An exploration of the lived experience of collegiate student-athletes in an 8-week mindfulness intervention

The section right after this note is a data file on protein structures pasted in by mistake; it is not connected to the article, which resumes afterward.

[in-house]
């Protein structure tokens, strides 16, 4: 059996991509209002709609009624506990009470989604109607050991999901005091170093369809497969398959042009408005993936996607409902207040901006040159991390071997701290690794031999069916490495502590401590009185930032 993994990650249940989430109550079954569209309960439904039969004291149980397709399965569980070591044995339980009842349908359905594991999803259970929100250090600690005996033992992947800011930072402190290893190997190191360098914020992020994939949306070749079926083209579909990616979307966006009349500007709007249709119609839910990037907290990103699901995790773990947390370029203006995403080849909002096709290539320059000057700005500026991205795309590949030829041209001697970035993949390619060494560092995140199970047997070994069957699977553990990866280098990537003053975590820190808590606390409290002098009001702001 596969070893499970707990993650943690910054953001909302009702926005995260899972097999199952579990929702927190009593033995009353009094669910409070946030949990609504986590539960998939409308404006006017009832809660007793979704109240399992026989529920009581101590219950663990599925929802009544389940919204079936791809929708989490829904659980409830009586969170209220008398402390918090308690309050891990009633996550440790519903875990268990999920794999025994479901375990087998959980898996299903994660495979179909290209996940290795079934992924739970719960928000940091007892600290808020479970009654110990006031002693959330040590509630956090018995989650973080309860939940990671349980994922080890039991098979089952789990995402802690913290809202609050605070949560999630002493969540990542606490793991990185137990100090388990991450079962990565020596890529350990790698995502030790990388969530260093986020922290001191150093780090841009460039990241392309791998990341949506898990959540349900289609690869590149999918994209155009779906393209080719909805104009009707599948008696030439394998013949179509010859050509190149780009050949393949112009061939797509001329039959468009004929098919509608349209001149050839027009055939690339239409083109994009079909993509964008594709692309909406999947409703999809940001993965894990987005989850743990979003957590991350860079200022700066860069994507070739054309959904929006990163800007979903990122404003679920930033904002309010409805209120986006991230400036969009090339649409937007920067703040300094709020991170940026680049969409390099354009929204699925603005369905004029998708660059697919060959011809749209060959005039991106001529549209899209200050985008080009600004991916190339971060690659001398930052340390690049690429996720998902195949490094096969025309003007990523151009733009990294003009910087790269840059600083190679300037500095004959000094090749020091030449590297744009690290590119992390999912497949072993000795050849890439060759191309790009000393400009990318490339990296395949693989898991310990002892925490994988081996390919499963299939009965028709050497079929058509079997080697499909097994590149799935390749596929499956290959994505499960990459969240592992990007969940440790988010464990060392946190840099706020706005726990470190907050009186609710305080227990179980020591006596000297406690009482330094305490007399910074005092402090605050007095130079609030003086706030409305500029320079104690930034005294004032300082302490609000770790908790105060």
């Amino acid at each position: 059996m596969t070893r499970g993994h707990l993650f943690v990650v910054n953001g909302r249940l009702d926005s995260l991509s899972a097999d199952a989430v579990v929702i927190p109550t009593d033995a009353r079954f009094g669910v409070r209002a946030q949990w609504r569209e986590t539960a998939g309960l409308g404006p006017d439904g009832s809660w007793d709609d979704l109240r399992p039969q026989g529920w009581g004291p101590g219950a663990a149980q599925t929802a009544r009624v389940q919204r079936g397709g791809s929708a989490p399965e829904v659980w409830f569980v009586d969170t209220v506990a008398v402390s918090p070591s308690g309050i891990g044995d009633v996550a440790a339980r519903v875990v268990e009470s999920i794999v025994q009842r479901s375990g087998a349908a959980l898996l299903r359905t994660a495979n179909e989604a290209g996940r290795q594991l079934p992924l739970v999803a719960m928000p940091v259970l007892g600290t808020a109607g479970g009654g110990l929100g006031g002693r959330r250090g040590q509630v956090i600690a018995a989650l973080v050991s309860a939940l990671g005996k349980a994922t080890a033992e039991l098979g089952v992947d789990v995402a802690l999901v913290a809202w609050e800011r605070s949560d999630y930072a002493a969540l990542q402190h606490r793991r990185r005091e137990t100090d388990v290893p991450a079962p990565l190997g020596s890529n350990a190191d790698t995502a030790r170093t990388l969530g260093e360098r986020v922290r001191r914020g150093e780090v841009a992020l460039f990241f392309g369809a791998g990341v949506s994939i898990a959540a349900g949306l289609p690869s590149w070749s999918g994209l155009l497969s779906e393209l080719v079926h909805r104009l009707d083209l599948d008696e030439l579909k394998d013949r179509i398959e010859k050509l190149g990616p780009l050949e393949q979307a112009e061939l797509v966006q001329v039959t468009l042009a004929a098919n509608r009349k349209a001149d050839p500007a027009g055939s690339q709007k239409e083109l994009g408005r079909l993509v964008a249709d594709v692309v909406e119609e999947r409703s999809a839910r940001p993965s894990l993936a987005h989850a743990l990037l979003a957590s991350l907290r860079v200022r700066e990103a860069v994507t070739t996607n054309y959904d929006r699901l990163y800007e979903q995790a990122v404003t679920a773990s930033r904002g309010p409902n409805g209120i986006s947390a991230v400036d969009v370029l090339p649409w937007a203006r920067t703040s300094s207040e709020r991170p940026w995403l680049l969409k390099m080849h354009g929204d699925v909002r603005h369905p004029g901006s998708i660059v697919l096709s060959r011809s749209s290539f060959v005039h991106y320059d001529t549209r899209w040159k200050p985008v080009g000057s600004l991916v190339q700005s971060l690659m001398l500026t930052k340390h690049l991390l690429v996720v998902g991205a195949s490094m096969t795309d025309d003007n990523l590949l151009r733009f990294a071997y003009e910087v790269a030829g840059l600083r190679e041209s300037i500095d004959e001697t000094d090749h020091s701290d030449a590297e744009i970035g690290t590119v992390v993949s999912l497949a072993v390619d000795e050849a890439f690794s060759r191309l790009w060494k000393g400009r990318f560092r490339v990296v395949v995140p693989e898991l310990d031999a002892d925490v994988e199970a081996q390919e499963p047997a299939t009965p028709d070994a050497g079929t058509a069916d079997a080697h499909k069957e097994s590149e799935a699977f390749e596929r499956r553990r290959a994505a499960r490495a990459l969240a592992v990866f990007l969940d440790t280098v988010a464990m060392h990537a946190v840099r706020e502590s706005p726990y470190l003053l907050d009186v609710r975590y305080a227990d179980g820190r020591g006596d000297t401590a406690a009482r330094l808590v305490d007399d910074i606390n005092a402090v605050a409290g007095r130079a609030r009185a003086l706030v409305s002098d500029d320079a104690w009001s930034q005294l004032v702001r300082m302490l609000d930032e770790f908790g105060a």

[ACCESS RESTRICTED TO THE UNIVERSITY OF MISSOURI AT AUTHOR'S REQUEST.] The purpose of the current study was to identify and explore a group of collegiate student-athletes lived experience of participating in a formal mindfulness intervention with intention to uncover how resulting findings may relate to well-being. The sample for this study consisted of 9 student-athletes representing multiple sports as recognized by the National Collegiate Athletic Association, all of whom were enrolled in a large public university located in the Midwestern region of the United States. The 8-week intervention included both didactic and experiential opportunities for student-athletes to engage with mindfulness concepts and practices. Data was collected throughout the duration of the intervention and consisted of participant's written reflections/journal entries as well as two in depth semi-structured interviews. Interpretative phenomenological analysis was employed. The primary themes and corresponding clusters were organized into three chronological phases and included: Incongruence between perceived expectations and reality (perceptions of readiness, perceptions of purpose and objectives); Challenges (preoccupation for meeting objectives, restlessness during practice, difficulty practicing outside of practice); Sense of self (heightened selfawareness, increased self-compassion); and, New perspective (greater sense of appreciation, altered relationship with ambiguity). Additional experiential components facilitating transition between the phases were identified; these included: sense of openness, elite athlete testimonies, relationship formed with others, confidence developed over time, and variety of practices available. Further interpretation of these themes revealed two primary interpretations: Participants' perceptions of the mindfulness intervention evolved and self-awareness matters. These interpretations are further discussed in relation to well-being theories. Future research should continue to seek understanding with how student-athletes tailor their mindfulness practice to various domains of their lives including, but not limited to: sport, academics, relationships with others, and personal life.
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